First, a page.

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Fighting Fair: Increasing Healthy Communication During Arguments

At GroundWork Counseling in Maitland, we often work with couples seeking therapy to improve their communication skills. As part of a couple; two unique individuals raised in two separate families, during the course of your everyday lives together, it is normal to have different viewpoints. You can expect that you will have some differences on what you regard as “right” and “normal” about religion, politics, finances, childcare, having a pet, ambition, fitness…the list goes on. As your relationship progresses, you learn each other’s perspectives. Some issues are no big deal, they are easy to resolve one way or the other – “Sure, go ahead and put the toilet roll unwinding backwards instead of forwards; Sure we should both continue our individual hobbies; Sure we can paint the wall this color.”

Other issues are more complex. Both of you discuss them and possibly argue about them. You will try and convince your partner why this means so much to you or why your viewpoint is the right one. Ideally, with the respect and trust between you, the two of you will resolve the disagreement. One partner graciously gives way, or you reach a compromise so both of you are satisfied at the end.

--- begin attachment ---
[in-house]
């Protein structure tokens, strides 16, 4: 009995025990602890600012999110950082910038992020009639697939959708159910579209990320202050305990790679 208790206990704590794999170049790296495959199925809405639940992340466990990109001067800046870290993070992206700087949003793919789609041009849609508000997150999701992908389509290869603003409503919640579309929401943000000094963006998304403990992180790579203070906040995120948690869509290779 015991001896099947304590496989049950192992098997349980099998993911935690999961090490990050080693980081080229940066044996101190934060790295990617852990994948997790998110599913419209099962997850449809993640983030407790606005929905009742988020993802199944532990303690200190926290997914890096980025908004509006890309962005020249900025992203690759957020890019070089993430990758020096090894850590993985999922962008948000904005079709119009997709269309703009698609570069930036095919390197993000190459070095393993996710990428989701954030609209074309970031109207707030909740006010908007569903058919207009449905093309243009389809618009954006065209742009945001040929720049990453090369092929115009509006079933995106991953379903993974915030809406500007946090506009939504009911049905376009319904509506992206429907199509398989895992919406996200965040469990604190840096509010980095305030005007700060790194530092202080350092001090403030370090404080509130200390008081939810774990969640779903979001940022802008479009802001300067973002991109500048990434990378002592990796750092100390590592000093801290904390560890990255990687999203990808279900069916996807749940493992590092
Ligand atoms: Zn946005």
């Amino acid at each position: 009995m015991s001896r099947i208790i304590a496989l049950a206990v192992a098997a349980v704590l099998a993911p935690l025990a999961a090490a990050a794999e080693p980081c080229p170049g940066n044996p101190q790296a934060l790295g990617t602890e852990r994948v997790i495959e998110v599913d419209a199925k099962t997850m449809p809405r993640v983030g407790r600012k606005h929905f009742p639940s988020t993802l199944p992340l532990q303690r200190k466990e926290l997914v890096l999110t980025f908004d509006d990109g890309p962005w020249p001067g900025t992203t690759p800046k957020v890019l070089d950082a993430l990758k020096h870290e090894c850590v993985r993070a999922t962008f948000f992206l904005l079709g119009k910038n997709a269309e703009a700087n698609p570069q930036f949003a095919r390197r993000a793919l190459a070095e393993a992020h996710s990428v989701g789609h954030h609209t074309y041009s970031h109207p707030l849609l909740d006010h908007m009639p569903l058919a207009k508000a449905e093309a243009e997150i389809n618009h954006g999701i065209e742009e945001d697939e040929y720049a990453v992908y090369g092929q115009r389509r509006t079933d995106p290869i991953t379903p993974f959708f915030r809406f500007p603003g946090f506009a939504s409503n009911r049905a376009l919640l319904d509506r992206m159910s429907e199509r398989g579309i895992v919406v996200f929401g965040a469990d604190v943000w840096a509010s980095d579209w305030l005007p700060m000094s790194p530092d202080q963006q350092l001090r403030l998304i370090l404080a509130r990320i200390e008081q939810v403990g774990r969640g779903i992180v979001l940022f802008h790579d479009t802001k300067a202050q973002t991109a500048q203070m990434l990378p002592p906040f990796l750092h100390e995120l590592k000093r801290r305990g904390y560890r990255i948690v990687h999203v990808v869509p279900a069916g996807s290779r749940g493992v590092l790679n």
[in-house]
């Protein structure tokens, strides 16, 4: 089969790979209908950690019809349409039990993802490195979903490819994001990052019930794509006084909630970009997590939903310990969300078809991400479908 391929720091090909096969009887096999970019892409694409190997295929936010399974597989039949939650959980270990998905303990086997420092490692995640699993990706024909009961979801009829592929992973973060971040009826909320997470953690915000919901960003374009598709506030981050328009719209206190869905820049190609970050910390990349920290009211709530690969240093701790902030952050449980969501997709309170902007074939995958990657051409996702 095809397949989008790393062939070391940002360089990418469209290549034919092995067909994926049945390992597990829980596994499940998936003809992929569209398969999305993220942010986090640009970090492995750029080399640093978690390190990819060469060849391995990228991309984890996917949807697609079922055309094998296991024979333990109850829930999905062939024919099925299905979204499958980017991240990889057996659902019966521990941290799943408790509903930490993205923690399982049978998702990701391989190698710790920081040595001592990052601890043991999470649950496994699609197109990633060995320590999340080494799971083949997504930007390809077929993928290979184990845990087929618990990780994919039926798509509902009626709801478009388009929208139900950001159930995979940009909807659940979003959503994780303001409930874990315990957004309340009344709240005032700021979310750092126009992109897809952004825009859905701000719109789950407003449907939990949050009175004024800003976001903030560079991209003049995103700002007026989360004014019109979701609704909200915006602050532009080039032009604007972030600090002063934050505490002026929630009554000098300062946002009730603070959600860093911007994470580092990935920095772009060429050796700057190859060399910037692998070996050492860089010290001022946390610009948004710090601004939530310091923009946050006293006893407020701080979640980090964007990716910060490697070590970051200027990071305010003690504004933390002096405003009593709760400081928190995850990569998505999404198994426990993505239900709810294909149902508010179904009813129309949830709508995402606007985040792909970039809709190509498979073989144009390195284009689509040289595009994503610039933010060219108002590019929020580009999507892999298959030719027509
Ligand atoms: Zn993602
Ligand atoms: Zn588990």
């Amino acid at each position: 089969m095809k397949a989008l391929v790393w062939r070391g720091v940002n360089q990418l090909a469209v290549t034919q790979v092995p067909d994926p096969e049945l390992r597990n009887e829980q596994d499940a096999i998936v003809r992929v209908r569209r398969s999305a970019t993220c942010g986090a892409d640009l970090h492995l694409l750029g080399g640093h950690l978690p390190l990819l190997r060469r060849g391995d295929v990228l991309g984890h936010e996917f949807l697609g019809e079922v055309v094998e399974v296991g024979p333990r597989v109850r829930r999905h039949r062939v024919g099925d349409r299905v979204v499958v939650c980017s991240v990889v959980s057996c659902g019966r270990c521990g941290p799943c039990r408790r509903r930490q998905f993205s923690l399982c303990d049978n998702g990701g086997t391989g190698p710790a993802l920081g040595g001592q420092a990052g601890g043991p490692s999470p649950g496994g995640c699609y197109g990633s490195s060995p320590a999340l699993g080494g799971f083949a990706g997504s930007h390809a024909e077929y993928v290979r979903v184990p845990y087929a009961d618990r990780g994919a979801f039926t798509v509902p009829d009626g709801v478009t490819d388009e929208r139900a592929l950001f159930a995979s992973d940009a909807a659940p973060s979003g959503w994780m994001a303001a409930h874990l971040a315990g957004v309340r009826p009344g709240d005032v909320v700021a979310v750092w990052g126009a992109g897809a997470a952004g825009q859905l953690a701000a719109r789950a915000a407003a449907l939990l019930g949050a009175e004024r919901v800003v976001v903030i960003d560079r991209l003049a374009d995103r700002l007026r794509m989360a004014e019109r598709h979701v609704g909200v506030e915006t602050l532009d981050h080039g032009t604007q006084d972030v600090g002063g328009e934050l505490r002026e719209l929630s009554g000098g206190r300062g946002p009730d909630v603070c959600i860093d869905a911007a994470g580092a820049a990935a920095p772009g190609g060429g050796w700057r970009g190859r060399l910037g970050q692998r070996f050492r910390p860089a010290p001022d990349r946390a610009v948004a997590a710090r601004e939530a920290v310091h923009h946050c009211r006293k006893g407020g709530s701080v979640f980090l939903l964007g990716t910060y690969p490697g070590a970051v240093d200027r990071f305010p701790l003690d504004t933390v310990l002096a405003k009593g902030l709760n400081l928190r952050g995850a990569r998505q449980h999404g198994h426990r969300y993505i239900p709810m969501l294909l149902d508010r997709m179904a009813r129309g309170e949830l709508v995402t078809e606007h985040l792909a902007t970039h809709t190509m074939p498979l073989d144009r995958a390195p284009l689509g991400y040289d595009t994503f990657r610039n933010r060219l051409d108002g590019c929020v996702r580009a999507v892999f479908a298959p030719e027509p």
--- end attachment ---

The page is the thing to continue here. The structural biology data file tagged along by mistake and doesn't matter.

Couples in healthy relationships know that the PROCESS of this discussion, the WAY that you try and convince each other and HOW you reach a decision is of the utmost importance. To use a sports metaphor, it is not win or lose, it is how you play at the game. At the end of the discussion, do both of you feel that the other person heard what you had to say? Do you understand each other better even if you do not agree? Do both of you feel respected by the other?

In a healthy relationship, there is caring and consideration. The overriding commitment is to “I care about your thoughts and feelings, I want to hear what you have to say because you are important to me.” When couples do not follow the rules of good communication during arguments, their relationship is damaged. They become so focused on winning that they will slash and burn on their way to victory. They dismiss the partner’s viewpoint or refuse to discuss the issue. They might belittle the partner’s knowledge or competence in the area. The partner feels devalued and unloved. This inevitably hurts the relationship.